Maybe a few years after The Phantom Menace I was given a Star Wars comic book, (something I struggled to read). But it was Star Wars, so I dug in. The comic was about something called “The Rouge Squadron” whose members had crash-landed on a moon. They then had to fight off some kind of force wielding sorcerer, who was mind controlling the natives. (My memory is kind of fuzzy on the specifics.) I had no idea who any of the characters were, or what the overarching story arc was, but hell, it wasn’t any of the movies, my interest was piqued.
Because, the genius of George Lucas wasn’t that he created a story, it was that he created a world, a massive sandbox that others could play in. I was introduced to the Star Wars Expanded Universe.
I was born in October 1991. In June of that same year the book Heir To The Empire was published. Officially licensed by Lucasfilm and written by Timothy Zahn, it chronicles the doings of Grand Admiral Thrawn, an Imperial who schemes to destroy the nascent New Republic that our heroes had built at the end of Return of the Jedi. The book, which served as the first in a trilogy, was basically Episode VII before there was an Episode VII. And it was better then the prequels, parsecs better. It introduced many a cool character who were on par with those of the original trilogy and showed that there was more to Star Wars then just Lucas. Serendipitously, perhaps a year after my comic book excursion, something in my brain switched, and I could read, and so I read Star Wars. Some of EU is brilliant, some of it is garbage, but it isn’t George Lucas.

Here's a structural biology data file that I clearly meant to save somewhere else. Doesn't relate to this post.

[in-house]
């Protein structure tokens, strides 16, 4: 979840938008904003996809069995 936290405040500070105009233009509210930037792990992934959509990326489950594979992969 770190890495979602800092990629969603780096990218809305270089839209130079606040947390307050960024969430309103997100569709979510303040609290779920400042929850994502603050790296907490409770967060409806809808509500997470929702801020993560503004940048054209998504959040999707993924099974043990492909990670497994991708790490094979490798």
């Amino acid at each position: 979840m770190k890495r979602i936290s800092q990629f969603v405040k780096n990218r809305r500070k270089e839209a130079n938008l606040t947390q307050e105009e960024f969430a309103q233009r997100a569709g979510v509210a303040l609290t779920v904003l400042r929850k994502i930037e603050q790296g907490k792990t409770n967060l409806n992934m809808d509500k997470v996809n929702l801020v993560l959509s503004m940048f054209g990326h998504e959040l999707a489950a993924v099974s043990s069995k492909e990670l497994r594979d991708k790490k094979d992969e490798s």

In the documentary film Star Warriors, which tells the story of the Star Wars fan organization the 501st Legion, George Lucas appears at a gathering of the group. He is immediately cheered, because what else are a group of hard-core Star Wars fanatics going to do? The film was shot in 2007, when all the prequels had been released, we all knew what they were, we had dissected them, laid bare their flaws, and yet still, cheering. Almost no other author of a creative work is as both loved and as despised among their hard-core fanbase. Because, without Lucas, we wouldn’t have Star Wars, but then, after we loved his world we watched in horror as he spat out a twisted vision of an idea upon it, and then he did it again, and again. Here was our demiurge stomping through our garden, wilting the flowers and not even realizing it.